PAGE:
With the earnings outlook for many FTSE 100 stocks murky at best, it’s even harder than usual for investors to distinguish bargain shares from those that may struggle to recover. Notwithstanding this, there are some members of the FTSE 100 that certainly look great value to me. Among these is broadcaster ITV (LSE: ITV).
Viewing up, advertising down
With millions stuck at home, it’s no surprise that demand for the company’s content is up. Total viewing across its six channels rose 2% in the three months to the end of March with broadcast revenue rising 2% to £500m. As well as online viewing jumping 75%, the company also reported “good growth” in subscriptions for its Britbox streaming service.
Here, however, the good news ends.
Although total advertising revenue rose 2% (and online revenues shot up 26%) over the period, it’s all been downhill since then. Indeed, ITV booked a massive 42% reduction in the former in April due to the pandemic. When last month is included, total advertising is down a worrying 9% so far in 2020.
The fact that the FTSE 100 company had to pause filming from mid-March also meant that revenue at its Studios arm — where the majority of its 800 furloughed staff work — fell 11% to £342m.
All told, total revenue was 4% down (at £842m) in the three months to the end of March.
So, why do I think the company’s valuation is too cheap?
Bargain FTSE 100 stock?
Let’s be clear, ITV has its fair share of problems. Advertising revenue may continue to decline in the aftermath of the coronavirus. Indeed, the company said today the situation surrounding the pandemic was so uncertain that it would not be providing guidance for Q2 or the financial year as a whole. It also has to contend with giants like Netflix grabbing a greater share of viewers’ eyeballs.
It doesn’t get better from an income perspective either. Like many FTSE 100 stocks, ITV has withdrawn its final dividend from 2019 to preserve cash flow. This seems reasonable under the circumstances but it does mean that investors are no longer being compensated for their patience.
On the flip side, I think there are reasons to be optimistic.
While it will take time for things to return to normal, the production of some programmes (such as the chat show Loose Women) has resumed. Filming of The Chase and The Voice in Australia and The Chase in Germany has also started.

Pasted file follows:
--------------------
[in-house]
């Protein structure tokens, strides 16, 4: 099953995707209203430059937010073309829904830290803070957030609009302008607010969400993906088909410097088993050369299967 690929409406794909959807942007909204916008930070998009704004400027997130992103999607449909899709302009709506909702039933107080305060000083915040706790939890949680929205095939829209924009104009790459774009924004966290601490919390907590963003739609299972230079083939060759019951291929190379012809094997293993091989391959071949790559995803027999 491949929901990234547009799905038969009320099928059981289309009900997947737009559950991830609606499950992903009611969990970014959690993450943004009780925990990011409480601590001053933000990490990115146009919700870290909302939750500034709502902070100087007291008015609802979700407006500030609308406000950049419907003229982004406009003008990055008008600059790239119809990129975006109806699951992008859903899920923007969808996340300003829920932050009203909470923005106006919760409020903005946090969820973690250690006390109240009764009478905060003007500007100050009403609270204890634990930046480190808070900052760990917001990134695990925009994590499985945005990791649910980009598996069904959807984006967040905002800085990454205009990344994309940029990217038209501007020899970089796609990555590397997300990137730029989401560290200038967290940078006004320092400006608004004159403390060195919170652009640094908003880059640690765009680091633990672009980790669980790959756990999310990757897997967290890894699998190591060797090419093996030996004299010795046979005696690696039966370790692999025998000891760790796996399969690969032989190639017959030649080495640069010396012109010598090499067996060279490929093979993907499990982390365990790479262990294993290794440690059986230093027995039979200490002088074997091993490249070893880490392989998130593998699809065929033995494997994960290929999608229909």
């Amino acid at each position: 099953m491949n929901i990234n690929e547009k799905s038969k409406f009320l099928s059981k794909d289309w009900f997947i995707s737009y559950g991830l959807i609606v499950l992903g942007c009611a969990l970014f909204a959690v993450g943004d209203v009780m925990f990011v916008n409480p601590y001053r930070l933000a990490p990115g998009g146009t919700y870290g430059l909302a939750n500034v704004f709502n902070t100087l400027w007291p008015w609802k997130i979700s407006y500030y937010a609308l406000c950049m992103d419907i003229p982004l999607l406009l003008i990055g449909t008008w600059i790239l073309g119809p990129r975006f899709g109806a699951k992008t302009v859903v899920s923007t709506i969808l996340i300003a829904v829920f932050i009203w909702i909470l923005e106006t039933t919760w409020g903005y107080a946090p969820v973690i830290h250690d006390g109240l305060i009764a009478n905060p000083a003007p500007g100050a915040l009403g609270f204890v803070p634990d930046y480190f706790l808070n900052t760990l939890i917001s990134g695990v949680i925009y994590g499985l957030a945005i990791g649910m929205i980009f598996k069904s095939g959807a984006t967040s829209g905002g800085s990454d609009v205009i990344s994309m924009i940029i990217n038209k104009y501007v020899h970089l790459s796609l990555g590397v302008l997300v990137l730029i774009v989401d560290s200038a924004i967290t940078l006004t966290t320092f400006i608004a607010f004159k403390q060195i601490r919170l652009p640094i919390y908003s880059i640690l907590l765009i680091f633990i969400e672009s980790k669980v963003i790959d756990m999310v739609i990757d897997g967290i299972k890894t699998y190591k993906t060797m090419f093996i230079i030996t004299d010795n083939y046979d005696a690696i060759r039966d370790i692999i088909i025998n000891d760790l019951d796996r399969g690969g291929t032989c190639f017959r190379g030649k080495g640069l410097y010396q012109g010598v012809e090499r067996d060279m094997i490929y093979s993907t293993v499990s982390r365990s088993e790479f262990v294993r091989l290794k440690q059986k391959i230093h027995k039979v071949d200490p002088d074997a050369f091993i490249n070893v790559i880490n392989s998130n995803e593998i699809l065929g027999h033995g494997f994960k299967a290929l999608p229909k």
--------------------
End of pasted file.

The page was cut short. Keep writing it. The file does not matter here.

ITV is also financially sound. The £851m debt on the balance sheet at the end of March looks manageable and ongoing cost-cutting will surely help matters further.
Let’s not forget that this firm has a record of generating consistently high operating margins and great returns on the money it invests in its business.
ITV’s shares are now trading at half the value they fetched at the beginning of 2020. While Fools should be wary of anchoring themselves to a former price and news of a ‘second wave’ could send markets crashing again, this does at least suggest serious value to me. If analyst projections are right, ITV now trades on a little less than 7 times earnings. That’s far below its five-year average of 13 times.
The FTSE 100 stock won’t double in value overnight — it could go even lower in 2020. Nevertheless, I suspect those buying now and holding for a few years could see a very nice return.
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Paul Summers has no position in any of the shares mentioned. The Motley Fool UK has recommended ITV. Views expressed on the companies mentioned in this article are those of the writer and therefore may differ from the official recommendations we make in our subscription services such as Share Advisor, Hidden Winners and Pro. Here at The Motley Fool we believe that considering a diverse range of insights makes us better investors.